A court ruling in one of Nigeria’s oil-producing states may cost the federal government control of a major source of tax revenue, to the detriment of the West African nation’s poorer regions.
A judge on Monday dismissed an application by the Federal Inland Revenue Service to delay the execution of an order issued last month that allows the government of the southern Rivers state to collect value-added tax within its territory. FIRS said it’s appealing the ruling.
VAT accounted for 1.53 trillion naira ($3.7 billion) of the federal government’s 4.95 trillion tax take last year, data from the National Bureau of Statistics show. The kind of VAT that the nation’s 36 states could administer following the ruling would account for almost half that amount.
The federal court decision will help Nigeria’s states “reduce the outdated over-reliance on pitiable federal allocation and other handouts,” Nyesom Wike, the Rivers state governor, told a media briefing. “The benefit derivable from this case by all the states in the long run far outweighs the immediate revenue loss that some states may presently suffer.”
The commercial hub of Lagos, the country’s wealthiest region, plans to follow Rivers’s example, with its legislature in the process of passing a law enabling the state government to take control of VAT collection, Gbenga Omotoso, the state’s information commissioner, said by phone.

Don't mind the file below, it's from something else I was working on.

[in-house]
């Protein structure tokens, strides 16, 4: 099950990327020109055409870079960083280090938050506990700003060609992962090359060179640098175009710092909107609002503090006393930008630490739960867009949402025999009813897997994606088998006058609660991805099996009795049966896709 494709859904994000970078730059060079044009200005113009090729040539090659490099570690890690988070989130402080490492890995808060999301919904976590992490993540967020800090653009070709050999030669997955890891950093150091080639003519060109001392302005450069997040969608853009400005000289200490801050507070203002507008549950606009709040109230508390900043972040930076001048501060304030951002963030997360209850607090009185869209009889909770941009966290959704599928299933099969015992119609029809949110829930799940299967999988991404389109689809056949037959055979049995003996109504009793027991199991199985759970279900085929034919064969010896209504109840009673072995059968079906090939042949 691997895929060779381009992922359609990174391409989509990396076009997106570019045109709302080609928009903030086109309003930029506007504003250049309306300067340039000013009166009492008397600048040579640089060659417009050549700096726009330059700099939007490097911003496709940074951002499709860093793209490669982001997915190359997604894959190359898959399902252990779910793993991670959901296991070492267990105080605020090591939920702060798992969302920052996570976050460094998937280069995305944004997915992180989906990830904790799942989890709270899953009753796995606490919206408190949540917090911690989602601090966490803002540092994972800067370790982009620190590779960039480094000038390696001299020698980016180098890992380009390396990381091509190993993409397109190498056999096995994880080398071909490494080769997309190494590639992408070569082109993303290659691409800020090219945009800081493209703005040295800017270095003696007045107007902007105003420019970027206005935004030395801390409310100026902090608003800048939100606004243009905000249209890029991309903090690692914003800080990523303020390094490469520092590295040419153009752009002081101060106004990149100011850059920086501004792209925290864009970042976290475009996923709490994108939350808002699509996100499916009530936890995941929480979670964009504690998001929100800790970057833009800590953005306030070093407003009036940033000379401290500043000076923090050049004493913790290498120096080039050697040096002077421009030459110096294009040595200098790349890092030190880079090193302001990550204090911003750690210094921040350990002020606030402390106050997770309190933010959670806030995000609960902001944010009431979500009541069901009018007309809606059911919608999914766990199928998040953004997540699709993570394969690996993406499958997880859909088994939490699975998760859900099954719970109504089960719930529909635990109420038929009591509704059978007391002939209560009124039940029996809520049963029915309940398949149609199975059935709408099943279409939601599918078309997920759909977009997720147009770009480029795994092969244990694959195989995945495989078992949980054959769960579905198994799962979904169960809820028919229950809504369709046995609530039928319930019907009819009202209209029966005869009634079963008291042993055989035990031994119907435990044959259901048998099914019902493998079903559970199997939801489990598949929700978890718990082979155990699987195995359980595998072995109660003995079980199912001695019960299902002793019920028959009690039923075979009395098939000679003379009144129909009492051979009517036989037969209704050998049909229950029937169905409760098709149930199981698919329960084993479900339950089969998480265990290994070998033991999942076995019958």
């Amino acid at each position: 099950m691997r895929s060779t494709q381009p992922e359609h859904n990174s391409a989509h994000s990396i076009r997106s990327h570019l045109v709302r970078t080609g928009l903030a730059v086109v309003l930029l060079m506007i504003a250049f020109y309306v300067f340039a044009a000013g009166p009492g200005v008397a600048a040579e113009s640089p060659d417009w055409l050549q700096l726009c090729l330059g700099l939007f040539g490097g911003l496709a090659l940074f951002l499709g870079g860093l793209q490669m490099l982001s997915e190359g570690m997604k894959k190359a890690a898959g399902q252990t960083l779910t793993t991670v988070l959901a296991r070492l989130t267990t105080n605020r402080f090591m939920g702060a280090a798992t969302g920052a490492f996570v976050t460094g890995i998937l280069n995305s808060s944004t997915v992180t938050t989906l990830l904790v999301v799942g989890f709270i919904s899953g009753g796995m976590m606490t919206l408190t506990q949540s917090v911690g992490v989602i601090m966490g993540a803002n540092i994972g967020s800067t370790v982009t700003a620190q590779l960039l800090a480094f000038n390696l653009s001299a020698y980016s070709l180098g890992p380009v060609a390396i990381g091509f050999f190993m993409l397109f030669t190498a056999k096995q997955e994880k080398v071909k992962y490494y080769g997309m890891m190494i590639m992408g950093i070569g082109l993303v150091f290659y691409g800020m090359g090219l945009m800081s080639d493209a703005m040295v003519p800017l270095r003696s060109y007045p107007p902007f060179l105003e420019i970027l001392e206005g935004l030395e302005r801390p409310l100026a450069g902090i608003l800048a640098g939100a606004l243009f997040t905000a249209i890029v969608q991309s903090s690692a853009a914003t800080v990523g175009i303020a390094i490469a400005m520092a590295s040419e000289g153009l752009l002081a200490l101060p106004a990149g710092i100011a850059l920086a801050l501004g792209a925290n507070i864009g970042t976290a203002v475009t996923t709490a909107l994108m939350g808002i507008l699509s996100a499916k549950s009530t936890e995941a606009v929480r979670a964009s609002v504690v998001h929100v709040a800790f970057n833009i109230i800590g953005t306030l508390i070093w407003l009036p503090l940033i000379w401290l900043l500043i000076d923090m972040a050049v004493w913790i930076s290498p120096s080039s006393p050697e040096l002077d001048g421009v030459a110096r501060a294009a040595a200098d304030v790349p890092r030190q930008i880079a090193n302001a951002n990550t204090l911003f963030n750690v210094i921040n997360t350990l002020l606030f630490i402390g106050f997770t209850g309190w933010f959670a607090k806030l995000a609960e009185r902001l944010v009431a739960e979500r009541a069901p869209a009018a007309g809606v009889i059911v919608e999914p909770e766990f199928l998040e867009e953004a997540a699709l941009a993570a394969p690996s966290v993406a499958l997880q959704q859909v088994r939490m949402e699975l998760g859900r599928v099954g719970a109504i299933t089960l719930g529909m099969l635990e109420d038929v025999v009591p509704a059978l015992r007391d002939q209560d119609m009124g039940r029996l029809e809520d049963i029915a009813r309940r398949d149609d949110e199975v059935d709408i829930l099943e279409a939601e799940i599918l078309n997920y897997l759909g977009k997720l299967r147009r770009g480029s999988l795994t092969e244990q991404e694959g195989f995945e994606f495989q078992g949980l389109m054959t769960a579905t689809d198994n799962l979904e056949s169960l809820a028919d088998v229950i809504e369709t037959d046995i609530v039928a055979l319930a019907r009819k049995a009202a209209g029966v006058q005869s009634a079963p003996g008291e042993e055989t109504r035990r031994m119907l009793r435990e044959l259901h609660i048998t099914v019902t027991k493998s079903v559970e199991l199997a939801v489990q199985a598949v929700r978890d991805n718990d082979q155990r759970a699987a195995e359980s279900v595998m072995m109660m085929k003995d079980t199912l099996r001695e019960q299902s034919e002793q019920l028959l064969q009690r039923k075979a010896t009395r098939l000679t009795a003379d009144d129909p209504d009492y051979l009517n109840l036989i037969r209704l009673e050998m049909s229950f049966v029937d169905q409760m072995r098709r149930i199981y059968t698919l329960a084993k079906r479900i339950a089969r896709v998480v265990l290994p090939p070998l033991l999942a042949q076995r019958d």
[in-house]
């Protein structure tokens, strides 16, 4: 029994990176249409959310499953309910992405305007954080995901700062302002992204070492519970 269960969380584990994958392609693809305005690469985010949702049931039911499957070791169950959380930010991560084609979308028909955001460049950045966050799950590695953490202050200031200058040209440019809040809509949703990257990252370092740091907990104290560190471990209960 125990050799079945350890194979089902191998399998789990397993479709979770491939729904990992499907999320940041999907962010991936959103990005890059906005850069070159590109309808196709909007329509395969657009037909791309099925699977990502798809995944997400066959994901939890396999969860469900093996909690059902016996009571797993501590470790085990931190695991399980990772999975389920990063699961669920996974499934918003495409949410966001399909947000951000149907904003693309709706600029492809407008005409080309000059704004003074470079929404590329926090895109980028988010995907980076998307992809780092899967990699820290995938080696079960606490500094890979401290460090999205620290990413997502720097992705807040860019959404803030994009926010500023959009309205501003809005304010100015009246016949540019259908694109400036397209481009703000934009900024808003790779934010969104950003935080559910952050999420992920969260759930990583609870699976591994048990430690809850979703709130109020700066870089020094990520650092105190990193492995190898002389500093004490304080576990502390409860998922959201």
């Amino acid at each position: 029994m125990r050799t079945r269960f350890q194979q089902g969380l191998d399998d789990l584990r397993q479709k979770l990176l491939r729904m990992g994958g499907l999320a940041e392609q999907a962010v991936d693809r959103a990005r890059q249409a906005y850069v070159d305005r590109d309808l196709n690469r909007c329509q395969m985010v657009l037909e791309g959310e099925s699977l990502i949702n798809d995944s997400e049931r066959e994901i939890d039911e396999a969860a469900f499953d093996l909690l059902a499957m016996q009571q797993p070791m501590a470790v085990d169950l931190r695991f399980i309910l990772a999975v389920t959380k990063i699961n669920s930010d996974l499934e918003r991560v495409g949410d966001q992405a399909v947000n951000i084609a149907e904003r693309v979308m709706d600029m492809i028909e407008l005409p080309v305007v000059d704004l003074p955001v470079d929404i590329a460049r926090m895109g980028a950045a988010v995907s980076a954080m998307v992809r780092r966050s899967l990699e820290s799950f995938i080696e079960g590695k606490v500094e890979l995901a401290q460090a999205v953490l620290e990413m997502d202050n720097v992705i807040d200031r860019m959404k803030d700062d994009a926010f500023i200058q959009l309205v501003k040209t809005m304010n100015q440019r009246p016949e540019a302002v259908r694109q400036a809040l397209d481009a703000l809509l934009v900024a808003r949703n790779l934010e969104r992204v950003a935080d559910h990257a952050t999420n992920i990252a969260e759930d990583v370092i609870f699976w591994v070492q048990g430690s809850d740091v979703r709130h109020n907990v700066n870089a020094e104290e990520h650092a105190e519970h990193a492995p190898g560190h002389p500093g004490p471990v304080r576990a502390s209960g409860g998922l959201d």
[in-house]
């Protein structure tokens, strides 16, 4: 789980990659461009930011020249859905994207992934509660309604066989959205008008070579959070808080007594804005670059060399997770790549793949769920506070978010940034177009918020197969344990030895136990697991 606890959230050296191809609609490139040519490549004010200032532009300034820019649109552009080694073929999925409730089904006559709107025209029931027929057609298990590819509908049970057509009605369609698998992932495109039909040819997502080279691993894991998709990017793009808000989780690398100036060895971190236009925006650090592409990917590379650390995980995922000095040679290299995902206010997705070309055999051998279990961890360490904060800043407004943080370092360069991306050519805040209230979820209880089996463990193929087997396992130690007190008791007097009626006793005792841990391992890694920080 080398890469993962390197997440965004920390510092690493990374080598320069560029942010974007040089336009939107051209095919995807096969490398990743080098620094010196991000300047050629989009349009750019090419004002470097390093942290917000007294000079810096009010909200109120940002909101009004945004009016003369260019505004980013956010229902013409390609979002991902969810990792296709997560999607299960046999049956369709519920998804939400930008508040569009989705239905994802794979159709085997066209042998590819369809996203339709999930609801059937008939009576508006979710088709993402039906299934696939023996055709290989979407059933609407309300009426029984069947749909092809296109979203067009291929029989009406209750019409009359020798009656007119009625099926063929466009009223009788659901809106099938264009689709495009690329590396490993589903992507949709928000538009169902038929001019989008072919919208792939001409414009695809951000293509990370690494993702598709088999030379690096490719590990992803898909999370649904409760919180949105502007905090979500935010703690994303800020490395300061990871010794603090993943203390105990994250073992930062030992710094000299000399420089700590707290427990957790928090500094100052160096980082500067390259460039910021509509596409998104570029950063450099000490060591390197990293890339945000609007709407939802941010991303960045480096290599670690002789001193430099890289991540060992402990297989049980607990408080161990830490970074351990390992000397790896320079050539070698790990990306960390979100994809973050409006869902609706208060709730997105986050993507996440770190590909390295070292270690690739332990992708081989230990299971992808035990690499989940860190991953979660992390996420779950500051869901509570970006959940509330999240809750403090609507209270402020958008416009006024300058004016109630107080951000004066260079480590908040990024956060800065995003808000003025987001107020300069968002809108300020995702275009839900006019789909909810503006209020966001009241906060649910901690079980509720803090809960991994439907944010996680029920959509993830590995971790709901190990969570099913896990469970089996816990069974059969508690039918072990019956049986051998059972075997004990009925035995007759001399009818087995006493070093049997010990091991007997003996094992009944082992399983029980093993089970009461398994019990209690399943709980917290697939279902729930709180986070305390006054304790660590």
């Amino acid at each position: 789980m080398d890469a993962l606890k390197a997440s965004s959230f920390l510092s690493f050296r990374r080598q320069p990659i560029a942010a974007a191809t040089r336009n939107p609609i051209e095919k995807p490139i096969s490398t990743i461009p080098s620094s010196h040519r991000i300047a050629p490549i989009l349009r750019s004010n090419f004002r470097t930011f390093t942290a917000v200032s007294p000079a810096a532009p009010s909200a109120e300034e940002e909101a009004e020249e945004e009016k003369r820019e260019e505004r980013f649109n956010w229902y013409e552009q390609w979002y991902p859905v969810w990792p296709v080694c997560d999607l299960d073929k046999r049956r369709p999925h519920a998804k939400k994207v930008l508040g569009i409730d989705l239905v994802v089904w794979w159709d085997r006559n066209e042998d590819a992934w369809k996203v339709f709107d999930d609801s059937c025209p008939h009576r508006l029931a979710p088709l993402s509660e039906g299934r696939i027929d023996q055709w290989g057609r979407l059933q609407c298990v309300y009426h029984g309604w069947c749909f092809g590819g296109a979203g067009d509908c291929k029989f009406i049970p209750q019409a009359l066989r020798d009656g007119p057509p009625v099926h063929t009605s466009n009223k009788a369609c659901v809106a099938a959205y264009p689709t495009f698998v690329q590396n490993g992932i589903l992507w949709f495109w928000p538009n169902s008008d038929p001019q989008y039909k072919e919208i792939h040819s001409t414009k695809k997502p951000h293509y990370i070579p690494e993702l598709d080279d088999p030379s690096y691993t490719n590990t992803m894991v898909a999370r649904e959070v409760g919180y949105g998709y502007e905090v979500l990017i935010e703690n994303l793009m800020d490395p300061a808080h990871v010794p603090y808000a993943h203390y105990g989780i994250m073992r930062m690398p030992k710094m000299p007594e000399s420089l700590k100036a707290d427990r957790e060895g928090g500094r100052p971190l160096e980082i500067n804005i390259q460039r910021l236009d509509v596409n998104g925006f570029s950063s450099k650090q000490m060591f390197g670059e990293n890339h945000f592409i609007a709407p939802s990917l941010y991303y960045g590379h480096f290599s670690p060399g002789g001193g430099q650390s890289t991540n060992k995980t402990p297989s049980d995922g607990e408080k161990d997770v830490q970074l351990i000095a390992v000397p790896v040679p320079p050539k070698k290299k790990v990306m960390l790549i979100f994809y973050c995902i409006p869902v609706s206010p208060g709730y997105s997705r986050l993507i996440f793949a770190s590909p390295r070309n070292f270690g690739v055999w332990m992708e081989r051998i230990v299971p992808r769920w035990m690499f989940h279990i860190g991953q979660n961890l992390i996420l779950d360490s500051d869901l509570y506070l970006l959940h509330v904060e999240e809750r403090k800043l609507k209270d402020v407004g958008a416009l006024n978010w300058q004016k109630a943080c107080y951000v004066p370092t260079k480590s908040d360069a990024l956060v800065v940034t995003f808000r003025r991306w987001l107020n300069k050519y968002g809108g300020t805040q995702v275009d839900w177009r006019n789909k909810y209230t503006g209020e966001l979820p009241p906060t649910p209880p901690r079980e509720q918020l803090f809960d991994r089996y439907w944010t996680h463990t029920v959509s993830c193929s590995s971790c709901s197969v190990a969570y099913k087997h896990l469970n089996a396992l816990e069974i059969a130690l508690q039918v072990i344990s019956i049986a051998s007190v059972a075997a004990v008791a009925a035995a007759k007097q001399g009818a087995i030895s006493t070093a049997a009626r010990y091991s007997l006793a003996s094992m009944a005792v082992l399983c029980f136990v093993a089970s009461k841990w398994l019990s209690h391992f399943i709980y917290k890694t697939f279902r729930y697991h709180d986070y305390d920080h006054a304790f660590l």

“We are putting everybody on notice about the law,” he said. “We are going to obey the court order.”
FIRS currently manages VAT in Nigeria, distributing 85% of the funds to state and local governments. As long as the judgment isn’t overturned, “it will apply to other states and not just Rivers state,” accounting firm PwC said in a note last month.
The “biggest losers” of any permanent change will be the 30 states that cumulatively generate less than 20% of Nigeria’s VAT and “will suffer significant revenue decline,” PwC said. While Lagos is by far the largest contributor, a few other states including Rivers and the northern trading hub of Kano “may experience minimal impact,” it said.
Consumers and businesses in Rivers state are caught between the directives of the federal and local authorities.
FIRS urged taxpayers to continue paying their VAT to the agency “until the Court of Appeal, or even the Supreme Court, determines the matter,” according to a statement Monday. “Failure to do this would put them on collision course with the law,” it said.
Rivers state’s government “will not tolerate any further attempt by the FIRS to sabotage or undermine our authority to freely administer our tax,” Wike said.